Gym owners have limited money and space to add equipment to their training facilities— if you're a gym owner, you know that if you add something, you want to be sure it's the best option. Is this item worth the money you will spend on it? Is this item worth the space it will take up in your gym? Will it help your clients? Will gym members use it, or will it collect dust in the corner?

Introducing elitefts Customer Product Reviews. If you're the kind of gym owner who isn't satisfied by simply looking at images of a product or by speaking with a sales director, we've got your covered. In these unedited reviews from strength coaches and gym owners, we're sharing the honest opinions of people who have purchased the equipment, have trained on the equipment, and have had clients and gym members train on the equipment. The reviews that we share here are not from lifters who have seen the equipment once and now want to share an opinion; they are from experienced, successful people in the industry who have used a variety of equipment. We know you don't want empty praise of our equipment — you want honest, detailed feedback so that you can know what to expect.

For this edition of elitefts Customer Product Reviews, TJ Slomka, owner of Old School Iron Gym in Brook Park, Ohio, reviews the Seated Calf/Tibia Raise Machine.

First, here is some background information from the product listing page:

This isn't your average calf raise...

What is the point of training the forgotten half of your legs if you're not going to do it all the way? Having big calves with non-existent tibialis anteriors is like having all pecs and no back — it's just wrong.

The elitefts Seated Calf/Tibia Raise is a one-two punch keeping your legs balanced, healthy, and strong.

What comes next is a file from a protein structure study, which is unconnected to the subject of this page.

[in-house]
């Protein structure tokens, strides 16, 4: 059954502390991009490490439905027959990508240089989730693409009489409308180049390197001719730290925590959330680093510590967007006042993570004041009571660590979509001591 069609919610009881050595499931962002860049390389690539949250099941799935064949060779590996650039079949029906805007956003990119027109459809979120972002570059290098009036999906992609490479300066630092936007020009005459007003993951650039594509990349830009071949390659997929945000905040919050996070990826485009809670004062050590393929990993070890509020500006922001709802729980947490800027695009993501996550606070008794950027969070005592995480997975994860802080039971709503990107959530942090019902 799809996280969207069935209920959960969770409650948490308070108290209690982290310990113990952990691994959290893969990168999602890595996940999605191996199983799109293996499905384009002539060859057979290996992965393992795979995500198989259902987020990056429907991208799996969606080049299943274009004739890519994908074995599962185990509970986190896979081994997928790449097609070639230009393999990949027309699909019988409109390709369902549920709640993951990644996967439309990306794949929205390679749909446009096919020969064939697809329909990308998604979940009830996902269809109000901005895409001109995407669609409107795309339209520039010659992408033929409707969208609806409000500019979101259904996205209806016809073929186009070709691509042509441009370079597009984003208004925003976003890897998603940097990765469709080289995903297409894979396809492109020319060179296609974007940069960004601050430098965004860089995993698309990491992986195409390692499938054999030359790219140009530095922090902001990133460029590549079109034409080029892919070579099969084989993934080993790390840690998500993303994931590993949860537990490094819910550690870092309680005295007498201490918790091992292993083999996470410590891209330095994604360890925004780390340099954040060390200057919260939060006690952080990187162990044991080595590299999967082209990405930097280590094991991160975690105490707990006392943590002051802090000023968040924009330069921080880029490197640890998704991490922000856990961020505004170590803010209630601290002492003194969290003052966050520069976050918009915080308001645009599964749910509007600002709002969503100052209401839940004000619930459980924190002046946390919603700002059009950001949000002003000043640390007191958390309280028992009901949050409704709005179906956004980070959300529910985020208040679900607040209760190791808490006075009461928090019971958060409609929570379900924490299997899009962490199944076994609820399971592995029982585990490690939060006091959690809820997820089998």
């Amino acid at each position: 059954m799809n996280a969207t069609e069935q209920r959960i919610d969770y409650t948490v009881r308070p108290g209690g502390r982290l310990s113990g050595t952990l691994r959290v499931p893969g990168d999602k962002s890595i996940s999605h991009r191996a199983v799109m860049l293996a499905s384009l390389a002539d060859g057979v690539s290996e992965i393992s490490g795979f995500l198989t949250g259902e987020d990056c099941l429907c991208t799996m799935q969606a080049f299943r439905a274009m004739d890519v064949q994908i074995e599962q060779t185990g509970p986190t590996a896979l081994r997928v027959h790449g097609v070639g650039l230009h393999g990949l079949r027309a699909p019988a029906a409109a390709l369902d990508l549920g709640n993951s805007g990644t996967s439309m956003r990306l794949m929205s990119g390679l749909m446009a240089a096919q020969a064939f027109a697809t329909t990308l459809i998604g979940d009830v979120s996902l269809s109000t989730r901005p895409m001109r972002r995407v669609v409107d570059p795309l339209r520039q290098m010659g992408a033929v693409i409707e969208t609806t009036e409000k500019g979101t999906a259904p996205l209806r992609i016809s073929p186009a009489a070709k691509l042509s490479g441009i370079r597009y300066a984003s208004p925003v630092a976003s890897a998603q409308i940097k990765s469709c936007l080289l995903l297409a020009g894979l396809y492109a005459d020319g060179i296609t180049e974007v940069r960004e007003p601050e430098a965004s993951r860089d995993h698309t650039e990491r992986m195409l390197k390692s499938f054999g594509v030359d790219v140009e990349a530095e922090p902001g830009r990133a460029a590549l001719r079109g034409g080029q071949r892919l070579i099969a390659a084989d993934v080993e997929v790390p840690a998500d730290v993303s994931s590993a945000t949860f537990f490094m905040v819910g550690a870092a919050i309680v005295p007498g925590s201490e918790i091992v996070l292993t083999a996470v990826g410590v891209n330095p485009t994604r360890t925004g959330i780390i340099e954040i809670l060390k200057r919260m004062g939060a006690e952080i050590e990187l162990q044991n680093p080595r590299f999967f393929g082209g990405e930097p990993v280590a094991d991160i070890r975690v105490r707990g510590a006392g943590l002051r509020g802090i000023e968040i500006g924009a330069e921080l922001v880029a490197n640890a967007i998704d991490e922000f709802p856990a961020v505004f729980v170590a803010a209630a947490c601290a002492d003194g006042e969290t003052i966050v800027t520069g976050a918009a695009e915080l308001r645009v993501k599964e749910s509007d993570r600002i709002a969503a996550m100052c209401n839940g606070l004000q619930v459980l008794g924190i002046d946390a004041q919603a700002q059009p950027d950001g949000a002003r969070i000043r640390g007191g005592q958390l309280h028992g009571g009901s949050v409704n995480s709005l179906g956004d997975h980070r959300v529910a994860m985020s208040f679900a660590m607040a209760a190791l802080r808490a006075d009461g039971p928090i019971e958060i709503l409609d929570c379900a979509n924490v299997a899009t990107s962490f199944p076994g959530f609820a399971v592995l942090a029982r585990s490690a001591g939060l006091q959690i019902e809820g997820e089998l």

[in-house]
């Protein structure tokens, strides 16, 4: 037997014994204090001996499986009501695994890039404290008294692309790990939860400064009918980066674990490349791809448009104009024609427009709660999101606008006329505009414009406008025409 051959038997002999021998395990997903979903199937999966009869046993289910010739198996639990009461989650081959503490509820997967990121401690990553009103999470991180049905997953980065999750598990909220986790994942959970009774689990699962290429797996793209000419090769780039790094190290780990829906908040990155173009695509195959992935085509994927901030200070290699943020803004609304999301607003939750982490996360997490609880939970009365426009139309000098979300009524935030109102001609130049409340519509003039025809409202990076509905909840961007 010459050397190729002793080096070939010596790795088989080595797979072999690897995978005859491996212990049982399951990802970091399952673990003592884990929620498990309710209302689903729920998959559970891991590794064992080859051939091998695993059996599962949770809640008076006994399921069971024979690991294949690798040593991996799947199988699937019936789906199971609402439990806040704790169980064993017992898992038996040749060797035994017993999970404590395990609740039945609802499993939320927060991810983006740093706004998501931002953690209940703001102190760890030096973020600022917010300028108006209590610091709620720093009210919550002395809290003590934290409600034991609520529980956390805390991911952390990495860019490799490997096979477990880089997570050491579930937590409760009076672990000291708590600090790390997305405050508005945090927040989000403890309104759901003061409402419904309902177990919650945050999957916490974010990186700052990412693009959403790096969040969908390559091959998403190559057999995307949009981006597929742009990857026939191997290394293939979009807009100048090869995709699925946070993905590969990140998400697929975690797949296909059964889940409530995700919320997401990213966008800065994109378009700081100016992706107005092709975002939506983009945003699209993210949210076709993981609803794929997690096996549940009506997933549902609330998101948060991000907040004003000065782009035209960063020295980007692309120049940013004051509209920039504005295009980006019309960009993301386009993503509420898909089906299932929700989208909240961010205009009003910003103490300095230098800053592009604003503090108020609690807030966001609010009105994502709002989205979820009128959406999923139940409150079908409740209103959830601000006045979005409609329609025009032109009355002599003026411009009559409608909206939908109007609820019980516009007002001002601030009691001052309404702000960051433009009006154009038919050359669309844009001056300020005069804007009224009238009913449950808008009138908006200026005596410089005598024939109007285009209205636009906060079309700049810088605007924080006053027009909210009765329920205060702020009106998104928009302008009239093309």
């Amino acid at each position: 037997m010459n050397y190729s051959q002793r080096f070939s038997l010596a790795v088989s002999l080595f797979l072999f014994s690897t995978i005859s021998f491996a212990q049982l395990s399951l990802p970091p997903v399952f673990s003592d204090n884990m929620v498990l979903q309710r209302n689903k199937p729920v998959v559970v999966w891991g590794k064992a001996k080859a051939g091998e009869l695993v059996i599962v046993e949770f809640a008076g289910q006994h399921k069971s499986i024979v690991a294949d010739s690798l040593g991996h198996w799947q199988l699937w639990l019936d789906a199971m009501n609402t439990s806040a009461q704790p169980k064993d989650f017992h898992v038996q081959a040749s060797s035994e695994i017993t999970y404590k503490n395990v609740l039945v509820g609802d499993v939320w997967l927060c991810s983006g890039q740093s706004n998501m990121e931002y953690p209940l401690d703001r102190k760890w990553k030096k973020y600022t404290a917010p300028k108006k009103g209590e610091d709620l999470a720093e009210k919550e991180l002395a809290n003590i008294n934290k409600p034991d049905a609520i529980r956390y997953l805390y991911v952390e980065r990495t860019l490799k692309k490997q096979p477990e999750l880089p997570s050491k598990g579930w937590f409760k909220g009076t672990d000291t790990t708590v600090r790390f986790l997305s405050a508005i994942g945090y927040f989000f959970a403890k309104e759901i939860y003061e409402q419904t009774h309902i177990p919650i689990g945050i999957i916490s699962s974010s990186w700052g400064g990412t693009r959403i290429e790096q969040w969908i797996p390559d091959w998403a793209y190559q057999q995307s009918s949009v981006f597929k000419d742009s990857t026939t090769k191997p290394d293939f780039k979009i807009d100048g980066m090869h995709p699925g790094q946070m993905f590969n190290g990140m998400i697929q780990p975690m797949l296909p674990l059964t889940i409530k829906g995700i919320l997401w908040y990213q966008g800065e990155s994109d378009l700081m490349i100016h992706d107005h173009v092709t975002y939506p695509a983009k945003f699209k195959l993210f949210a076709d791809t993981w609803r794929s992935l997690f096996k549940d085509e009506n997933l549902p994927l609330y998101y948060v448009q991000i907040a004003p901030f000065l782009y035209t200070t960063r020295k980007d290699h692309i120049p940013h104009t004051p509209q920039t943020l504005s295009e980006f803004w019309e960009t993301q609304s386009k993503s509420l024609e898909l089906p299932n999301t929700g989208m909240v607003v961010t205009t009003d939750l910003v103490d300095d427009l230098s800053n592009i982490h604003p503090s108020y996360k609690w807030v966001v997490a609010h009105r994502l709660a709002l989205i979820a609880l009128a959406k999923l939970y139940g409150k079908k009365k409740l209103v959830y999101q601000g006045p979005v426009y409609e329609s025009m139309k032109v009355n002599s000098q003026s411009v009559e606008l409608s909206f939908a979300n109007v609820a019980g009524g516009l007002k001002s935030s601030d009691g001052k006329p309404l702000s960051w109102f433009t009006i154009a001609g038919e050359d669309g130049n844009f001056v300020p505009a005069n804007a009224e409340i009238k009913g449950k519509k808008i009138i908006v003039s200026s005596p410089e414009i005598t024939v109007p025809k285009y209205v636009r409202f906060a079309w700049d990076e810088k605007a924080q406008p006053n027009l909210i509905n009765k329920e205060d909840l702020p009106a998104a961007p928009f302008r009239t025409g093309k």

Product Features:

  • 63" x 45" x 42"
  • 11ga. Welded Tubular steel construction
  • Powder coated finish in an assortment of colors. Don't see the color you want? Call 888-854-8806 for more color options.
  • 6061 Aluminum skid foot-plate
  • 2″ & 3″ High-Density Foam Pads
  • 6 position adjustable Tibia Pads
  • Moveable Safety
  • Rubber comfort grip handles

This is what TJ Slomka has to say about it:

  1. You can anchor this to the floor, which is very important in a busy gym.
  2. This thing is made to stand up to some serious heavy use: thick gauge steel, thick durable padding, and not too large of a footprint for the gym floor.
  3. The tibialis trainer functions very easily. You can train them unilaterally or bilaterally. Additionally, there is an adjustment on the tibialis foot holder to account for larger and smaller feet. You can also make the transition from training the tibialis to a normal seated calf raise very easily by simply re-racking the tibialis padded foot holders and pulling your feet back a few inches. Adjust the knee padding and you are good to go.
  4. One of the best features of this machine is that the foot placement area is actually rounded and not flat, as you will see standard on other calf raise machines. I think this allows you to get a better range of motion and it actually is more comfortable on the bottom of the foot.
  5. The bad: to load the weight for the seated calf raise, it loads as one post, making it difficult when you need multiple plates loaded. You would have to put five or two-and-a-half pound plates between 45-pound plates so you can easily remove them when finished.
  6. The tibialis trainer loads from the side, which is great and makes changing plates easy.

I like this machine a lot. For us, the only negative so far is the way you load the weight for a regular seated calf raise. In the short amount of time we have had it, the weight is never fully removed after use. They leave it and I know part of it is because of the one-post loading. No excuse, believe me, but unfortunately, it happens.